State Government directs millions to regional roads

The Bordertown to Naracoorte Road, will see the installation of Retro Reflective pavement markers thanks to $75,000 of funding from the State Government.
The Bordertown to Naracoorte Road, will see the installation of Retro Reflective pavement markers thanks to $75,000 of funding from the State Government.

South East regional roads will be upgraded as part of a State Government investment of $17 million.

The Riddoch Highway between Padthaway and Naracoorte is one of a number of roads where shoulder sealing will occur, alongside the full length of the Riddoch Highway between Keith and Mount Gambier which will also see audio tactile line marking. 

The works planned between Padthaway and Naracoorte will cost approximately $750,000, with the audio tactile works between Keith and Mount Gambier costing $650,000.

The Bordertown to Naracoorte Road, will see the installation of Retro Reflective pavement markers thanks to $75,000 of funding from the State Government.

The range of treatments is aimed at increasing safety across South Australia’s regional network, reducing the risk of rear end crashes. 

Roads with a high motorcycle crash rate will also continue to be targeted for safety improvements to help reduce motorcycle rider deaths and injuries.

Over four years, the State Government is planning on spending $341 million on regional road safety and management, with dedicated programs such as the Regional Roads Package, Yorke Peninsula Regional Road Network Upgrade, as well as an investment in the Riverland region under the National Highway Upgrade Program.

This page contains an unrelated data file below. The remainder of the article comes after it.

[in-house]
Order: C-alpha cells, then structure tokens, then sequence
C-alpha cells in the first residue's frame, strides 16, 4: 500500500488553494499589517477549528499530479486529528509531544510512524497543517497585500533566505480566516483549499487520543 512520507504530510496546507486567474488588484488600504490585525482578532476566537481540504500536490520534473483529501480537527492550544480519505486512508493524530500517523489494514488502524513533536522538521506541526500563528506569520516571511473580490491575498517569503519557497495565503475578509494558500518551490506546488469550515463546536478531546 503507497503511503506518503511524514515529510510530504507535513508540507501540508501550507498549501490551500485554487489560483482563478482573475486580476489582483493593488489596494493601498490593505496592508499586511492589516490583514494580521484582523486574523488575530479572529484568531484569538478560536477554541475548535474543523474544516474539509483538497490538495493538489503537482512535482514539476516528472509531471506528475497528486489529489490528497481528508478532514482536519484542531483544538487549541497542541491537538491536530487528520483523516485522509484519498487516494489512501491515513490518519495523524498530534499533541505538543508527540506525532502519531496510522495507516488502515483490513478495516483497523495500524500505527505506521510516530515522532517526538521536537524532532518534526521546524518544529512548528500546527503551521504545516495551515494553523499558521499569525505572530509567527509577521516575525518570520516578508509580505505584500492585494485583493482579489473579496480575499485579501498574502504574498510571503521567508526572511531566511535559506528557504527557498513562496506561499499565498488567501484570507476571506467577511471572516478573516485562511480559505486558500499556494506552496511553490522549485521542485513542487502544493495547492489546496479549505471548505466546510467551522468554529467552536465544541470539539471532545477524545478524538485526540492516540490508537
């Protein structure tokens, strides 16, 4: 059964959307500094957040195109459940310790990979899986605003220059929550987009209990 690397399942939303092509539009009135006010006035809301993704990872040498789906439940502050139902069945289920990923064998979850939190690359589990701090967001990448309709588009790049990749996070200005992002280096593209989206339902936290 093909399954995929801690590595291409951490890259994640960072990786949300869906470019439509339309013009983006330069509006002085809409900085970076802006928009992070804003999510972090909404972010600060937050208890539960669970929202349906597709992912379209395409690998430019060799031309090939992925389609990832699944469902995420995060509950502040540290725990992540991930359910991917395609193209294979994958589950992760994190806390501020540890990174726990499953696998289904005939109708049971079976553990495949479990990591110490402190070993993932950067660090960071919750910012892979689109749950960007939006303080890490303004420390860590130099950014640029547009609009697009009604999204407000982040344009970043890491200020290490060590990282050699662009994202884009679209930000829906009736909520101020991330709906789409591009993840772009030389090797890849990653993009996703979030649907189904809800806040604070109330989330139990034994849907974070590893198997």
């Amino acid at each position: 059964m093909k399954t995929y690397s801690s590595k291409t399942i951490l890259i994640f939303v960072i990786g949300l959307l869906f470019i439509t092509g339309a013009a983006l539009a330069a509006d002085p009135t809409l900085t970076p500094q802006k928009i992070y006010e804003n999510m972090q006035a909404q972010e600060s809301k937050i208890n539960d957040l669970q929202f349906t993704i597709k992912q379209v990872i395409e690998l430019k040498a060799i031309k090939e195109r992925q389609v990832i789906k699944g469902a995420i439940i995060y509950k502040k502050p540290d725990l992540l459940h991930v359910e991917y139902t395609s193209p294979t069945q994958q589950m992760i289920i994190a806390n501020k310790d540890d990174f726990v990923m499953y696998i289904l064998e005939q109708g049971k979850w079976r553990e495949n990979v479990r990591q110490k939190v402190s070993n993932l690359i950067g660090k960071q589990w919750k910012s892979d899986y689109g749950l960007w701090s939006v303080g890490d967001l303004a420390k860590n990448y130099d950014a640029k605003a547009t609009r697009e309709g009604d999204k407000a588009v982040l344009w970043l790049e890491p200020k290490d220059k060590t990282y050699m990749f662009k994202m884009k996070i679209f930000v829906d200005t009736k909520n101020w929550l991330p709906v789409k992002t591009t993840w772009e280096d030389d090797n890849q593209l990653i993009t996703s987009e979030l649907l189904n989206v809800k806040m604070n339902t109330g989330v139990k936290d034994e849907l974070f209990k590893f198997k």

Road Safety Minister Chris Picton said 2017 saw 101 fatalities on South Australian roads, and the the State Government will remain focused on reducing deaths and injuries on the roads. 

“Our investment in infrastructure plays a critical role in achieving these goals. We are committed to improving road infrastructure right across the State and this $17 million investment in rural roads will go a long way towards increasing safety, particularly at black spot locations,” Mr Picton said. 

“Serious casualty crashes in the rural area are mostly single vehicle type crashes on high speed roads and through constant analysis of road crash statistics we are able to identify the priority locations for upgrade works.”